I have been following the Queens College Saga on the accusations of an ‘anonymous’ student and an equally anonymous Mother laid against a Mr Olaseni Osifala, a Biology Teacher in the Girls Secondary School.
A Mother, on her social media page or something, wrote a story of what her daughter, a female student at QC, told her about the amorous proclivities of this Osifala towards her. The distressed mother confronted the Principal with the accusations and got a cavalier response which made her withdraw her child from QC to another school.
Based on the Mother’s story on social media, there was outrage and protests on cyberspace by women and men of good conscience. Everyone called for the head of the teacher. No one wanted to hear his own side of the story ( in a constitutionally guaranteed right to the accused) but in the eyes of everyone, he was already guilty and he was condemned and destroyed on social media. In fact, I read a few comments on facebook and on blogs where many ladies writing under ‘anonymous’ tags mostly, came out to narrate how their younger sisters or friends who attended QC had experienced such harassment from this Osifala in the past. It was never the commentators. Just their sisters or friends.
And that got me curious.
If those hiding under the right of anonymity on social media would not own up to say they had been harassed by this fellow but would say it was their sister or friend, how then could anyone expect the Mother of the Girl to also come out to expose her daughter to the world in this case?
And that’s exactly what happened.
Osifala was arrested by the Police and interrogated, all the while pleading his innocence. The Minister for Education also set up a high powered panel to investigate the sexual molestation allegation.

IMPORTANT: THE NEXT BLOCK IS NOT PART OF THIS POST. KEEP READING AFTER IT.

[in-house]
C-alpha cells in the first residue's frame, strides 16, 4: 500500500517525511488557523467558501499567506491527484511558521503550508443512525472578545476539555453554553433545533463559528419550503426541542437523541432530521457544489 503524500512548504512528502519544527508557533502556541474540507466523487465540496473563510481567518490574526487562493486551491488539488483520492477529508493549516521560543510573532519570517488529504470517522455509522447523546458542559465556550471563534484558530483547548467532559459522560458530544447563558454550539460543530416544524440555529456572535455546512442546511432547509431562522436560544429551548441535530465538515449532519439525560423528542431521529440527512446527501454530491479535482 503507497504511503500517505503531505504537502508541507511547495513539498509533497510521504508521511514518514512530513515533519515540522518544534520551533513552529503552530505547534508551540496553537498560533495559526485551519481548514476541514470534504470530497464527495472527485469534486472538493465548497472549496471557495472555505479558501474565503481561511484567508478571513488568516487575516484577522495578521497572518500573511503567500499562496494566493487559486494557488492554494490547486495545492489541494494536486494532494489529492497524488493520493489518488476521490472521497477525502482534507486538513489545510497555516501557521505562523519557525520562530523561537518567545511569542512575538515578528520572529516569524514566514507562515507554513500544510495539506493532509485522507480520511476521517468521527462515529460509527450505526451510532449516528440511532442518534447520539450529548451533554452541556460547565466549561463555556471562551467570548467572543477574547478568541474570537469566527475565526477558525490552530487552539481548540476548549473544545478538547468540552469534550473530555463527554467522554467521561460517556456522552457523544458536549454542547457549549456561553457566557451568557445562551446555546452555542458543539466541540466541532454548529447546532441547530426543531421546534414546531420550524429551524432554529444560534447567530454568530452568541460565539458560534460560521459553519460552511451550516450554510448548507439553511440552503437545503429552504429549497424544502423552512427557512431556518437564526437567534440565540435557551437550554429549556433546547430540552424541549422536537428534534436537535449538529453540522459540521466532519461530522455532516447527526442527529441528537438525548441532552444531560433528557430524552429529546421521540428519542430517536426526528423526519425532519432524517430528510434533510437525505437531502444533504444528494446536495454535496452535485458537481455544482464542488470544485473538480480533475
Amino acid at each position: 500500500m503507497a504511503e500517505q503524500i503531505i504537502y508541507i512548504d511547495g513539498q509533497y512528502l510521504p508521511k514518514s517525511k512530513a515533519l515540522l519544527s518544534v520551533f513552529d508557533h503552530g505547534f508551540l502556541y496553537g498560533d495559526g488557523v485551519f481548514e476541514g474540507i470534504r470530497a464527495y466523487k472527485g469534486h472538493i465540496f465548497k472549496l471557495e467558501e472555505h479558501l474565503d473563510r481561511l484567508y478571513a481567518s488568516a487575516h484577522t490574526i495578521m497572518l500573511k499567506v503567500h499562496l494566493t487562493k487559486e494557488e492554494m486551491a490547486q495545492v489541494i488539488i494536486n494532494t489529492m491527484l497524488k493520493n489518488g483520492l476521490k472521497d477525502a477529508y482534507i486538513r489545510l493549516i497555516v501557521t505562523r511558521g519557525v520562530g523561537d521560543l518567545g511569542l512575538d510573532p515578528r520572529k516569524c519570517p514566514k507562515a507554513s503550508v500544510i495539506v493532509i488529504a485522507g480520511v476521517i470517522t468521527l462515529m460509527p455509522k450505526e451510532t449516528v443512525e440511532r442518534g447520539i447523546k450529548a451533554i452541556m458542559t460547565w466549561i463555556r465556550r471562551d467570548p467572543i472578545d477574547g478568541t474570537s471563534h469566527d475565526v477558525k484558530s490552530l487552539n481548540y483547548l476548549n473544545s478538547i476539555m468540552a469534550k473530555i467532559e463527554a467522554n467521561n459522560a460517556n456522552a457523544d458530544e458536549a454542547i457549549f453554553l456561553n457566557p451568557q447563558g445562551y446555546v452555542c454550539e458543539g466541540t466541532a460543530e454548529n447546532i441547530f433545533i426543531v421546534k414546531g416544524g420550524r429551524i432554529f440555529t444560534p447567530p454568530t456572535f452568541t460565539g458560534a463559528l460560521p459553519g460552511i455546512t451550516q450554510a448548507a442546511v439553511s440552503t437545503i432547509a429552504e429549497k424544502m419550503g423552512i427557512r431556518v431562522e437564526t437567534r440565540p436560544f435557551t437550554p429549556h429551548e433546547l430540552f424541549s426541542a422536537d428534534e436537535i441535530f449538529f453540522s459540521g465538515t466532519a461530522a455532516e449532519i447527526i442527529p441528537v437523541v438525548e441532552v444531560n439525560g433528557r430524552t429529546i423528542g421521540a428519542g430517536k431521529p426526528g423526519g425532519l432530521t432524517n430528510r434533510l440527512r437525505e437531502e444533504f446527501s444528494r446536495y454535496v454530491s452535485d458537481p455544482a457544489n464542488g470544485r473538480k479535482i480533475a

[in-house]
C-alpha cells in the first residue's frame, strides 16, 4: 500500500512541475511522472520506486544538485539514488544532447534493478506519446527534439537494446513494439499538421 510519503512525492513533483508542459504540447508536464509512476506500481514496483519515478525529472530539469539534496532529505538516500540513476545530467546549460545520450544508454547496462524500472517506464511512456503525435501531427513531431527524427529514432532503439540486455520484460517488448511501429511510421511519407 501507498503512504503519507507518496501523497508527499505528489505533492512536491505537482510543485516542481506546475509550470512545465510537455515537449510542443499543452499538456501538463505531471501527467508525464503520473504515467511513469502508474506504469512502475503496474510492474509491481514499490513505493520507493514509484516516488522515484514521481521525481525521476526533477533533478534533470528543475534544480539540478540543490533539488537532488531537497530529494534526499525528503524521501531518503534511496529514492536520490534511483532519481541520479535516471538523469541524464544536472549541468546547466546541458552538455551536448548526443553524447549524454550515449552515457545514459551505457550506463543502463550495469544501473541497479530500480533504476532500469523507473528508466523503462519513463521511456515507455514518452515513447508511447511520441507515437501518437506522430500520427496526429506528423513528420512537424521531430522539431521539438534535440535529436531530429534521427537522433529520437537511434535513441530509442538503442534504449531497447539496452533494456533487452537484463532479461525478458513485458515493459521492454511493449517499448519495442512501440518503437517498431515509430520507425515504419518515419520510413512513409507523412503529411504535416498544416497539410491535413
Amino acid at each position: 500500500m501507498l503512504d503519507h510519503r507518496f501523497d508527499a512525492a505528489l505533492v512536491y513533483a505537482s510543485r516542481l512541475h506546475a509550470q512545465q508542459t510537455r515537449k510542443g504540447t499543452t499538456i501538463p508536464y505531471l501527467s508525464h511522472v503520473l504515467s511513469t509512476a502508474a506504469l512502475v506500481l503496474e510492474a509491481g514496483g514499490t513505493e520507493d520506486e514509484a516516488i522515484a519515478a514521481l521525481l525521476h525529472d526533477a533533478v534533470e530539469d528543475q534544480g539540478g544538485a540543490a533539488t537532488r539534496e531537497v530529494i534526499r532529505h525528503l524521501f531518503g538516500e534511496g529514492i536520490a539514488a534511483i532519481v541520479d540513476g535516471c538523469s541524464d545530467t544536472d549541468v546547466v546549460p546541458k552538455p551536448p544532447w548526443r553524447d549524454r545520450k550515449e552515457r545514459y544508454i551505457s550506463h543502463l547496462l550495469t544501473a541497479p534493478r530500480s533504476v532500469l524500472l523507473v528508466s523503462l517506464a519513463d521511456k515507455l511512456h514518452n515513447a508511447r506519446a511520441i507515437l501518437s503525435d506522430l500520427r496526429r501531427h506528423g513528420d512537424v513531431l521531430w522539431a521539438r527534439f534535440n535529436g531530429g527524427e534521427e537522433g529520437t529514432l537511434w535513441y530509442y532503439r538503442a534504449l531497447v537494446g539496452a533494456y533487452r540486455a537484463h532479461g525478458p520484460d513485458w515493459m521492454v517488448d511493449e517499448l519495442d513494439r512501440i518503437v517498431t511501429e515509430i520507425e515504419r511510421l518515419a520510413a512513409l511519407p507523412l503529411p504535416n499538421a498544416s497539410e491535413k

And what was the result?
After all the hue and cry by all the feminists groups, all concerned parents, all those who had pre-judged the fellow and condemned him, what happened?
The Mother of the Child NEVER showed up for the panel hearings. Neither did her child. No one even knew her officially since she never mentioned her name or the name of her child in her post but sent an anonymous post to a blog.
So, how could a panel or even the Police carry on when there is no accuser?
You see the dangers of mob mentality? A pre-disposition we have in this part of the world to crucify and excoriate anybody on social media based on unverified reports?
I’m not holding brief for Osifala. That’s not the purpose of this post.
I’m just concerned that a man and his reputation has been destroyed by an unfounded allegation just because most people felt he was the poster boy of a brimming rage. It’s possible he has a dark past but he had already been killed by public opinion before the official report gave him a second chance.
I’m an advocate for extreme measures against sexual predators. But, in this case, when the accuser was never investigated and remained anonymous, what was expected of the authorities to do?
We have to be careful about how we do things here, I keep saying.
Just a few weeks ago, an American convict who had spent years in jail on a rape conviction was released when the lady who accused him of rape came back to testify that he never touched her and that she lied to get back at him.
So, what if that child lied to her mother? Yes, now we have as much right to call to question the testimony of the child and even the mother as we destroyed the reputation of the teacher. It’s a two way process.